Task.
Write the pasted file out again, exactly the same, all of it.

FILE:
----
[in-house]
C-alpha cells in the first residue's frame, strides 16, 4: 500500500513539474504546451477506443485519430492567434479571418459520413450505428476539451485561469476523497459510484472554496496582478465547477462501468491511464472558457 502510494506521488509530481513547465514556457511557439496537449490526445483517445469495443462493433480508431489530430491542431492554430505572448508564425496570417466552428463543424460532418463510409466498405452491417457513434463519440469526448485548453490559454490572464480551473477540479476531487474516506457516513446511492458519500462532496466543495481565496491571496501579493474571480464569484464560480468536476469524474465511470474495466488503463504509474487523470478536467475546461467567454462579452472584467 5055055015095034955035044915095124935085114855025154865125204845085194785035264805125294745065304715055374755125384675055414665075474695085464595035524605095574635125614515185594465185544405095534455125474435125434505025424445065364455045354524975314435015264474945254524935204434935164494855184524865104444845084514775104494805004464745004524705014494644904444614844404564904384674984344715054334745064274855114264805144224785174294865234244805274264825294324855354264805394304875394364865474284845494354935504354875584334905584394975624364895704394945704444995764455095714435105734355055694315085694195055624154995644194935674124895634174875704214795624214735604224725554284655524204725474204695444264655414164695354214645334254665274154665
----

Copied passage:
[in-house]
C-alpha cells in the first residue's frame, strides 16, 4: 500500500513539474504546451477506443485519430492567434479571418459520413450505428476539451485561469476523497459510484472554496496582478465547477462501468491511464472558457 502510494506521488509530481513547465514556457511557439496537449490526445483517445469495443462493433480508431489530430491542431492554430505572448508564425496570417466552428463543424460532418463510409466498405452491417457513434463519440469526448485548453490559454490572464480551473477540479476531487474516506457516513446511492458519500462532496466543495481565496491571496501579493474571480464569484464560480468536476469524474465511470474495466488503463504509474487523470478536467475546461467567454462579452472584467 5055055015095034955035044915095124935085114855025154865125204845085194785035264805125294745065304715055374755125384675055414665075474695085464595035524605095574635125614515185594465185544405095534455125474435125434505025424445065364455045354524975314435015264474945254524935204434935164494855184524865104444845084514775104494805004464745004524705014494644904444614844404564904384674984344715054334745064274855114264805144224785174294865234244805274264825294324855354264805394304875394364865474284845494354935504354875584334905584394975624364895704394945704444995764455095714435105734355055694315085694195055624154995644194935674124895634174875704214795624214735604224725554284655524204725474204695444264655414164695354214645334254665274154665